Being out in the countryside with my dogs gives me time to think. I’ve learnt the pleasure of solitude without being lonely, and that’s a good feeling for me.

Welcome to "Man with two dogs" - the family website for dog owners and dog walkers.

This is my countryside diary which appears each Saturday in the Dundee Courier newspaper.

Unexpected sight

January 10th, 2015

DSC02187THE DOYENNE came home with an unusual story about a carnivorous robin. A friend walking her own dogs in woods came across a pigeon carcase, probably a sparrowhawk victim as most of its breast had been stripped off. Nothing unusual about that but a robin was feeding on the scraps of flesh left on the breast bone.

Robins, of course, feed on worms and spiders and other insects, and to that extent are meat eaters. I checked in Coward’s Birds of the British Isles which confirmed their diet, and that they also eat soft fruit and berries and seeds. But there’s no suggestion that they eat carrion too. – but perhaps a reader has come across something similar.

It’s been a blockbuster week for birds of prey. At the weekend the Doyenne and I walked the dogs in woods at the foot of Glenesk. We have a healthy population of buzzards and they are a common sight around the woodlands of the Mear ns. We heard and watched several of the handsome birds circling above us.

An unexpected sighting on the drive home was a kestrel sitting on telephone lines. I hadn’t seen one locally for a while and it would be good to think they might be making a comeback as, at one time, they were probably our commonest bird of prey.

Their ability to hover quite motionless is the secret of their hunting technique as they rely on quickness of eye rather than speed on the wing to catch their prey.

In the failing light the Doyenne pointed out another buzzard, but a second look at the slender wings made me doubt. As the bird swung round and I could see the deeply notched tail I knew it was a red kite. It was likely thinking of roosting anyway for it glided off towards woodland when I stopped the car.

I drove to the same spot the next afternoon and watched a pair of them through the binoculars tumbling in the wind.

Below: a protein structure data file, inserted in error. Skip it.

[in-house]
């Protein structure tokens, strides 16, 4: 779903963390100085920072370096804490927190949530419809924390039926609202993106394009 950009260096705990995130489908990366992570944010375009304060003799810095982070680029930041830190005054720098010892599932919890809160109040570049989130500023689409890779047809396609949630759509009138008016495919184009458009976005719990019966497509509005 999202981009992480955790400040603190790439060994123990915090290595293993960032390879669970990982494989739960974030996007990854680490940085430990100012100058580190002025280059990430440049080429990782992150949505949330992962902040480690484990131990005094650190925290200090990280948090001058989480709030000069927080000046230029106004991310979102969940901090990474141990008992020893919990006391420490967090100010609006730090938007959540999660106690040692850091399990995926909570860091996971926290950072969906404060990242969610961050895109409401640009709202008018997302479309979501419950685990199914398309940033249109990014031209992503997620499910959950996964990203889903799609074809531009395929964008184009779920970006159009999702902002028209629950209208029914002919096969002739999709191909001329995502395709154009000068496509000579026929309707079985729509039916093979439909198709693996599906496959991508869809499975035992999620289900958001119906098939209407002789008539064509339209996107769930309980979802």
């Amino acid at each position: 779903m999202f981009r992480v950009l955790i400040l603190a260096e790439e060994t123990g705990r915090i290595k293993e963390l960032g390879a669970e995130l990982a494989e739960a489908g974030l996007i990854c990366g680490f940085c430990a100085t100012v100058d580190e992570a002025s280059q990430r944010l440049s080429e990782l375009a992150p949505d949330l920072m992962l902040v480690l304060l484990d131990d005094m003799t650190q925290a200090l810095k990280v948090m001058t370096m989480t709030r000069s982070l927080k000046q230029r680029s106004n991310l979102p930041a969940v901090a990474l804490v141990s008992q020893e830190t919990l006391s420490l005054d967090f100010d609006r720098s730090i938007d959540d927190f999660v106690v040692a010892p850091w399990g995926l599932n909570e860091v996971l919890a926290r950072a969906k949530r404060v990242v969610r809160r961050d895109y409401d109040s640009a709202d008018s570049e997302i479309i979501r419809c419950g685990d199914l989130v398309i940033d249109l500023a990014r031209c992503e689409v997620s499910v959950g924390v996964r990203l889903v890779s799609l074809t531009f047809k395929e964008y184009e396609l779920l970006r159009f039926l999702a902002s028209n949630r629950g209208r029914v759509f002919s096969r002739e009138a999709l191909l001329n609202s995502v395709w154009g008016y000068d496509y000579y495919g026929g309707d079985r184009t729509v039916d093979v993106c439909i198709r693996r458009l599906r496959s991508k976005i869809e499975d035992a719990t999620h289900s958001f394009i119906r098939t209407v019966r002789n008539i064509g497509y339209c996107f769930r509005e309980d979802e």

The following afternoon I took the dogs a favourite walk around the wee loch at the foot of Glenesk.

We walked through the familiar stands of tall beech trees, my footsteps cushioned by springy moss and a bronze carpet of sere beech leaves. Broken patches of low, winter sunlight shining through the bare branches and between the straight grey trunks patterned the woodland floor.

The loch was still half frozen over and the moment they saw us most of the duck swam over and hopped onto the ice, loudly complaining at being disturbed. The resident pack of mallard are the noisiest, but there’s often something else of interest like the visiting pair of tufted duck.

Unusually, a pack of wigeon has remained on the loch since the middle of autumn. In the eight years I’ve been watching the wildfowl there the most I’ve seen have been three pairs at the start of the mating season before they dispersed to nest.

I hear the drakes’ whistling whee-oo calls long before I see them. As soon as they spy us they take flight, behaving more like teal wheeling and dipping over the loch, whistling all the while and reluctant to splash down on the water again so long as we are about.

As we turned to go back to the car a kite appeared – and then another. I have seen them there before so it was no great surprise. But it became very exciting as more and more kites flew out of the neighbouring wood.

Whether they were preparing to roost and we disturbed them I cannot say, but around twelve pairs – yes, pairs – were in the air. Maybe there were more – they don’t line up to be counted. I lost sight of them as they drifted up to the next wood half a mile away.

You might wonder how there can be enough food to support so many birds. They are traditionally known as carrion eaters but their diet includes small mammals and like most large raptors they will disperse across considerable distances in search of food if necessary.

It was not a sight I expected to see, and not one I expect to see again soon!

Written on Saturday, January 10th, 2015 at 9:49 pm for Weekly.